Fassi was born in Milan, the son of a builder. He spoke five languages. He married Christa Fassi (von Kuczkowski) in 1960. They had three children: Ricardo, Monika, and Lorenzo.
Fassi competed in two disciplines at the 1948 Winter Olympics in St. Moritz, Switzerland, placing 15th in men's singles and 13th in pair skating with partner Grazia Barcellona. Appearing only in men's singles, he finished sixth at the 1952 Winter Olympics in Oslo, Norway.
Fassi won gold at the European Championships in 1953 and 1954, and the bronze medal at the World Championships in 1953. He was the Italian national men's champion for ten years.
Declining to join the Ice Capades, Fassi took up coaching after the end of his competitive career. From 1956 to 1961, he coached at the Olympic Stadium in Cortina d'Ampezzo, Italy, and for four years served as the trainer for the Italian World team. One of his first students was German skater Christa von Kuczkowski.
Following the 1961 plane crash that killed the entire U.S. figure skating team and many of the top American coaches, Fassi moved with his family to the United States, where he soon became established as a top international coach. He was based first at the famous Broadmoor Arena in Colorado Springs, Colorado, then for a time in Denver, Colorado before returning to the Broadmoor in the early 1980s. He spent three years in Italy in the early 1990s and then returned to the U.S. to coach at the Ice Castle rink in Lake Arrowhead, California.
His students included World and Olympic champions Peggy Fleming, Dorothy Hamill, John Curry, Robin Cousins, and Jill Trenary. He also coached Scott Hamilton and Paul Wylie in the early stages of their careers. Skaters from all over the world came to train with Fassi, giving his training camp a strongly cosmopolitan and international atmosphere.
In addition to being an excellent technical coach, Fassi had the reputation of being a master of political dealings in the figure skating world, with the ability to bring his students to the attention of the judges. He was such an icon in the sport that when the comic character Snoopy adopted an alter ego as a figure skating coach (appearing, for example, in the 1980 TV special She's a Good Skate, Charlie Brown), it was clearly modelled upon Fassi.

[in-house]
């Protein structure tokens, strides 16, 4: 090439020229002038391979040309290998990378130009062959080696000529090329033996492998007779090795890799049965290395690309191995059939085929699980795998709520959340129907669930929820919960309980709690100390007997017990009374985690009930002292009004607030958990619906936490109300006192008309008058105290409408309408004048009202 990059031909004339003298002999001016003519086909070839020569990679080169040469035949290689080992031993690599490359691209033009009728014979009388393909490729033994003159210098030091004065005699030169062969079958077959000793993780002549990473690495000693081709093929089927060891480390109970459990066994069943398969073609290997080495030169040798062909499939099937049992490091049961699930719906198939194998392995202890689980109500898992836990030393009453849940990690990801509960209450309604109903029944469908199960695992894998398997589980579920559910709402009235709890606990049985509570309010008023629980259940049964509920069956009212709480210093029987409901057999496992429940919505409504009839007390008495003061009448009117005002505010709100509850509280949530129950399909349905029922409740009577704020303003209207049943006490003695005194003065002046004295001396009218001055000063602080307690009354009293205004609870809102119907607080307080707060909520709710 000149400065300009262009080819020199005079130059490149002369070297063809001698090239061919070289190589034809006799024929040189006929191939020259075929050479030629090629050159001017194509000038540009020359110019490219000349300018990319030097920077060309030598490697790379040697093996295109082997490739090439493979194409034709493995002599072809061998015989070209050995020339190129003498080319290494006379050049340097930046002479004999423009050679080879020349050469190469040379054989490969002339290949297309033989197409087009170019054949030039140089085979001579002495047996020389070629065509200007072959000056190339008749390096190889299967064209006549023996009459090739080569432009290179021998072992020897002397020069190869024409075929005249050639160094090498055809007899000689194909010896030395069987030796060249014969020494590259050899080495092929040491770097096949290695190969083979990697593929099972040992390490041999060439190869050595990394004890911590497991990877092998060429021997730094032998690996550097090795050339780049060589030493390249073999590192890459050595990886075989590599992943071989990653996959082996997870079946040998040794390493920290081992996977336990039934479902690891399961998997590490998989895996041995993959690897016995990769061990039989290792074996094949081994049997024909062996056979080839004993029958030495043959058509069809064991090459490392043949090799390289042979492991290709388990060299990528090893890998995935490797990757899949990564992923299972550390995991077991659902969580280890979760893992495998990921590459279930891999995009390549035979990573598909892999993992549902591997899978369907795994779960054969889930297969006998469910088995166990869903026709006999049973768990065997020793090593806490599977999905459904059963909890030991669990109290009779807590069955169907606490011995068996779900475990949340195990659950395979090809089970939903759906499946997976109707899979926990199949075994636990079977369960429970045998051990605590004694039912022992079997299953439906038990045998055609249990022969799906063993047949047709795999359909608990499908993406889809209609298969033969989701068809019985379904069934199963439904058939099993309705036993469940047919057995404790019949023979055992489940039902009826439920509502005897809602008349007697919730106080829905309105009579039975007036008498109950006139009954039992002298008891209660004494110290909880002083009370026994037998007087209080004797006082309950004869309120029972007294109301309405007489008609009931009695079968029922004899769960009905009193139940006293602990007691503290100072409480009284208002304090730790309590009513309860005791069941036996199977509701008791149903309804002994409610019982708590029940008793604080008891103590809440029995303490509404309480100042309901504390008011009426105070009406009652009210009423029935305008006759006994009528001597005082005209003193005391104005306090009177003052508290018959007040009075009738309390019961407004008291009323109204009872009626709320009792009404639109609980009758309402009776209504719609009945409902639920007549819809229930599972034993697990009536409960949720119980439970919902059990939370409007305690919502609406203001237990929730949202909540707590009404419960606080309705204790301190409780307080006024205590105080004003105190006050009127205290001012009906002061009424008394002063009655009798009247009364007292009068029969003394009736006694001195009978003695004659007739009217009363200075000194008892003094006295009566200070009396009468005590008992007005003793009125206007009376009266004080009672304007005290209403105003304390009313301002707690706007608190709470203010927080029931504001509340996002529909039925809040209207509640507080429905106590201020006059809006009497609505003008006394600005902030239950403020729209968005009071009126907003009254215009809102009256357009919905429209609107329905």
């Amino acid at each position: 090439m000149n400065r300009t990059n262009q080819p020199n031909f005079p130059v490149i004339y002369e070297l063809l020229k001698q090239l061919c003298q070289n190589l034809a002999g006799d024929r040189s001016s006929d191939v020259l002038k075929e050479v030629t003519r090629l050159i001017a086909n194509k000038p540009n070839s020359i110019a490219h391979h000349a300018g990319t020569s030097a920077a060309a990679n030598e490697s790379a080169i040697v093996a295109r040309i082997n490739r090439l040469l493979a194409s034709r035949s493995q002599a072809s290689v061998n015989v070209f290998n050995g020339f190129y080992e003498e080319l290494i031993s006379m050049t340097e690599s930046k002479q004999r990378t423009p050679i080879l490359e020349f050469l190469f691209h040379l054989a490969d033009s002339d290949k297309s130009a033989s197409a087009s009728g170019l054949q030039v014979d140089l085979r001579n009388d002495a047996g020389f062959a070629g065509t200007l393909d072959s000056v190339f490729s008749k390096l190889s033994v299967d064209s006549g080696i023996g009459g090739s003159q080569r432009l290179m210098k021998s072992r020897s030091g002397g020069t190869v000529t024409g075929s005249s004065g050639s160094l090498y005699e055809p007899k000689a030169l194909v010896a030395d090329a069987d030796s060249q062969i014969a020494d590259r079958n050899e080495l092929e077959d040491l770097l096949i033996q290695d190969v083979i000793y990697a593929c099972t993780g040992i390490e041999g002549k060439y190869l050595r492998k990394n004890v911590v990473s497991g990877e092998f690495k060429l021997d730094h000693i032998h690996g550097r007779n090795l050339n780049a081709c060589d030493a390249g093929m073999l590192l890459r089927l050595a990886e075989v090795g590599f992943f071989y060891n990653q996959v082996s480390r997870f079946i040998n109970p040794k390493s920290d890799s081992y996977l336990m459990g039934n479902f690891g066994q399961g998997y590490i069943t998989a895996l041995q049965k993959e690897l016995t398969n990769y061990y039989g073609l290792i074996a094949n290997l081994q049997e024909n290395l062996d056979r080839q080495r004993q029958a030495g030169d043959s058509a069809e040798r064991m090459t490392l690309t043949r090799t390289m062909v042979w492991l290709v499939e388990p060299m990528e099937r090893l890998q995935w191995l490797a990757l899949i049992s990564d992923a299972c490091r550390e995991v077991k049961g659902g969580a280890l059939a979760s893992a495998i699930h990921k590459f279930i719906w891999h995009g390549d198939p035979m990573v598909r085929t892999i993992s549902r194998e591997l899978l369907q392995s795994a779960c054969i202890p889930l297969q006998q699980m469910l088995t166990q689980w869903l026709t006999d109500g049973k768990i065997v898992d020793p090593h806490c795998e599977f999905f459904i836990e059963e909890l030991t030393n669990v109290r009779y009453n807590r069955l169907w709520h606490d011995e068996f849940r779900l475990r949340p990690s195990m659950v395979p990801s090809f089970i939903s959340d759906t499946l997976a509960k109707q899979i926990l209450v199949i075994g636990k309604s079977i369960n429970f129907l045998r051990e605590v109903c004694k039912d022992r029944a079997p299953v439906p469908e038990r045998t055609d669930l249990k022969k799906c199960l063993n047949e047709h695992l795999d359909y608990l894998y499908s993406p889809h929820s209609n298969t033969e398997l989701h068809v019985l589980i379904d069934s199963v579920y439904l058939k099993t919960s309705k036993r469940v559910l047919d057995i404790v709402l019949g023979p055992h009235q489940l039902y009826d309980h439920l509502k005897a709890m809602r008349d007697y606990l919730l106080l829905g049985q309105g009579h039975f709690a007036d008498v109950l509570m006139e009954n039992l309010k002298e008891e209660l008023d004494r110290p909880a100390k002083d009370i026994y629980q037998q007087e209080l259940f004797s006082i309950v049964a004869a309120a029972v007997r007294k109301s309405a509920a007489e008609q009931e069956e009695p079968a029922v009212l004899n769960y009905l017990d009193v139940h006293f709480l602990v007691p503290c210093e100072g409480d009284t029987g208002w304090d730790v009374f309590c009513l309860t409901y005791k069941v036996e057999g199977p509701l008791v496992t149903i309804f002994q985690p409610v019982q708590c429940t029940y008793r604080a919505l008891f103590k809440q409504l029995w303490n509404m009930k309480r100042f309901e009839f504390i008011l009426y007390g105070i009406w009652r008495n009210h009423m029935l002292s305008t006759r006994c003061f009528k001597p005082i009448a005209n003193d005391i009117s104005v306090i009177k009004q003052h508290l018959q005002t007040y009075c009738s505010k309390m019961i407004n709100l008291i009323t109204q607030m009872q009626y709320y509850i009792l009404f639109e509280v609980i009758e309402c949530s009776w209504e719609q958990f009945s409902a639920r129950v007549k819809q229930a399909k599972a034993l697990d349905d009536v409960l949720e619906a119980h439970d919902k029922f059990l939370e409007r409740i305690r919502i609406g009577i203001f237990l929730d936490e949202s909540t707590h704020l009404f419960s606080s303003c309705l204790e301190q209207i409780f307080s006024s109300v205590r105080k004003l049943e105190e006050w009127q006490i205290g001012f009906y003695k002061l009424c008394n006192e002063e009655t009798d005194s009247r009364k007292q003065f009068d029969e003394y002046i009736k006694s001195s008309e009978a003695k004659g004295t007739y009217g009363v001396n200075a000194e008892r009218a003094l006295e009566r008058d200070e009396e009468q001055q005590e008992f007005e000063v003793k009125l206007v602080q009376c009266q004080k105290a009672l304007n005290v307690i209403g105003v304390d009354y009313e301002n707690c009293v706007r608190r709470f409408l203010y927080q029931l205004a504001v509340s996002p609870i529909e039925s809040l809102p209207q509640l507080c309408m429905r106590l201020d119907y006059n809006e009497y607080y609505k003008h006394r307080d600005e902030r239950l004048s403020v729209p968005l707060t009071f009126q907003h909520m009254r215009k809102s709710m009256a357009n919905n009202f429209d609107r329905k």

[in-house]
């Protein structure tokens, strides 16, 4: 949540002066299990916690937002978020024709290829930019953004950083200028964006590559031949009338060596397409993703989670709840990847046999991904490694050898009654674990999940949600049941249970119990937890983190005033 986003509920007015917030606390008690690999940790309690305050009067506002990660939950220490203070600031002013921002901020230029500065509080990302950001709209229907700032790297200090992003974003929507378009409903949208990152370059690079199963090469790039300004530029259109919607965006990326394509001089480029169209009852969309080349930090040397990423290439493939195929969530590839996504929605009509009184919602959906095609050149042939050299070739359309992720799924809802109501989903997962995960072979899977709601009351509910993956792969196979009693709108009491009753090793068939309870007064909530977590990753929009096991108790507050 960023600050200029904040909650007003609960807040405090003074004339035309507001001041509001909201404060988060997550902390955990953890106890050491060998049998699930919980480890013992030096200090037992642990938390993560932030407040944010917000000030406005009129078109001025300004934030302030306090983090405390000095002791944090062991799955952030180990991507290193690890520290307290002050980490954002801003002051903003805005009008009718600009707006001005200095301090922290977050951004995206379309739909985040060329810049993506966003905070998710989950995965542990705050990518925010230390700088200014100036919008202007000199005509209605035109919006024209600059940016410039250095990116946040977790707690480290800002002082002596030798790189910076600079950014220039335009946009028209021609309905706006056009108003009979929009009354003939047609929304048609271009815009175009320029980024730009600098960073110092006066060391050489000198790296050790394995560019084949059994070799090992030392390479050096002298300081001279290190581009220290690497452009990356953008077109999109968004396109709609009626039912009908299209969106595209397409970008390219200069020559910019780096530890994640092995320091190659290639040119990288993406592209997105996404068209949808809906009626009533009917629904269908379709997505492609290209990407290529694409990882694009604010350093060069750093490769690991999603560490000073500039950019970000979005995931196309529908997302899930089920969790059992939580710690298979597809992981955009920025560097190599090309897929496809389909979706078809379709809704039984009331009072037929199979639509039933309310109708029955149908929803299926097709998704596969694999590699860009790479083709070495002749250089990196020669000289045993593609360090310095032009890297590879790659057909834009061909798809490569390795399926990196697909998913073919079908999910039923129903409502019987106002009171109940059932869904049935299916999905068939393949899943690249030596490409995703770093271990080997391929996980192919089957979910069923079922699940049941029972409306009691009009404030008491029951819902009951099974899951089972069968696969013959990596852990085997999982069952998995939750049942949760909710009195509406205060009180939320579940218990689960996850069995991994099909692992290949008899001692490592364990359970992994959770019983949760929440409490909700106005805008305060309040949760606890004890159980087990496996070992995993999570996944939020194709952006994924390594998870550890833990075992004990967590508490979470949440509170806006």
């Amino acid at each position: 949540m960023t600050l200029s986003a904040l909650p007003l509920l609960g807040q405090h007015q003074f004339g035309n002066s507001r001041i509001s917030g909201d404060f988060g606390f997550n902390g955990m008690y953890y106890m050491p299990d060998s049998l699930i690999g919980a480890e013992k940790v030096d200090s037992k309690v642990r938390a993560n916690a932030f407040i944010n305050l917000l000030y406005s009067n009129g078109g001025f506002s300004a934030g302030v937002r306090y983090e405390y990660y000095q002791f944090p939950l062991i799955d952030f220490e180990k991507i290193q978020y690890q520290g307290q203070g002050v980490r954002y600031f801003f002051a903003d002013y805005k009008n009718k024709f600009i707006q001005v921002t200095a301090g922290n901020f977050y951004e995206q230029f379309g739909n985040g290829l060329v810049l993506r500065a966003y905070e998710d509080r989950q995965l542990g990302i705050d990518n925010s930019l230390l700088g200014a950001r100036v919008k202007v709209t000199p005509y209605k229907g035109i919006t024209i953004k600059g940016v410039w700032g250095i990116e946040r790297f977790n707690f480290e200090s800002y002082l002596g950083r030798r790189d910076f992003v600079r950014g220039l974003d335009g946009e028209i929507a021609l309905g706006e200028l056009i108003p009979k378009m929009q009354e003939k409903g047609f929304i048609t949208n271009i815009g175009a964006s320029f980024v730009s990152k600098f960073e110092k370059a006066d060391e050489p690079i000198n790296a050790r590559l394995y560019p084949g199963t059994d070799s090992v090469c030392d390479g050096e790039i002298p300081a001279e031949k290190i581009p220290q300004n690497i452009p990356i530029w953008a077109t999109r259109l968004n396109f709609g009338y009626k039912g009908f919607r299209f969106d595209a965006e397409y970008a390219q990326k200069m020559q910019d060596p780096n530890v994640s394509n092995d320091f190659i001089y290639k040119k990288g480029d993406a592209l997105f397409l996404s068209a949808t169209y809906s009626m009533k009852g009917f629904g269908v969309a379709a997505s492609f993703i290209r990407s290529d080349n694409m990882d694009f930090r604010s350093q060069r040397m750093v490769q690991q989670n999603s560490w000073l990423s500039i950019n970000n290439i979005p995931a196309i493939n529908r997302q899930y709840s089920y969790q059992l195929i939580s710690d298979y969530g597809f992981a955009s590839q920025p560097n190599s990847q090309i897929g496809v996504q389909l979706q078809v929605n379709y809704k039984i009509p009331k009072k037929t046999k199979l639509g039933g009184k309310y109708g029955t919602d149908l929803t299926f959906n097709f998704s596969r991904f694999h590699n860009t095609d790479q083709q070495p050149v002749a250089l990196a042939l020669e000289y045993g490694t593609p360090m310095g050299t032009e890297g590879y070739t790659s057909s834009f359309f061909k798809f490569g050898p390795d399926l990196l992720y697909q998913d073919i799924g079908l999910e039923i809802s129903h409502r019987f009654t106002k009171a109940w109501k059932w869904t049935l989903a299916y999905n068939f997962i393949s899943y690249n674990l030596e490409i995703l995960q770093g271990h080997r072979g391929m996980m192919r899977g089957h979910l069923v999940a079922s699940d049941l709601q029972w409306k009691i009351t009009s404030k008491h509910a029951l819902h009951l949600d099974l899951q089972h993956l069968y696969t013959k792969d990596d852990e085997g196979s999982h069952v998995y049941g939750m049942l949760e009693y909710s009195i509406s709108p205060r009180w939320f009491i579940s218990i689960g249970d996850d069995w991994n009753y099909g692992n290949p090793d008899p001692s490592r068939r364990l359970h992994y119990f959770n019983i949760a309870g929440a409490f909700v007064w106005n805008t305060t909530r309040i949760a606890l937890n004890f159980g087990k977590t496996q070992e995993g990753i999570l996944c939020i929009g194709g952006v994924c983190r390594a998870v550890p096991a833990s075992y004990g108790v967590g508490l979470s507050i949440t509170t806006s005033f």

Fassi died of a heart attack at the 1997 World Championships in Lausanne, which he was attending as the coach of Nicole Bobek and Cornel Gheorghe. He was inducted into the Coaches Hall of Fame by the Professional Skaters Association in 2002.
After Fassi's death, U.S. skater Linda Fratianne and her coach Frank Carroll alleged that Fassi had conspired to "rob" Fratianne of the gold medal at the 1980 Winter Olympics by masterminding a deal with Eastern-bloc judges to swap votes for his own pupil Robin Cousins in the men's event with those for the East German champion Anett Poetzsch in the ladies' event. The allegations became so well known that the story has subsequently been repeated as if it were fact.
Sonia Bianchetti, referee of the men's competition at those Olympics, has denied that the judging of either event was incorrect, and noted that only two of the nine judges on the ladies' panel were from Eastern-block countries—while five other judges also gave their first-place votes to Poetzsch. Benjamin Wright, the American referee of the ladies' event, instead blamed the method of tabulating scores that was in effect at that time for Fratianne's defeat.
Fassi had five students of his own competing in the ladies' event in Lake Placid: Emi Watanabe of Japan, Susanna Driano of Italy, Claudia Kristofics-Binder of Austria, Kristiina Wegelius of Finland, and Karena Richardson of Great Britain.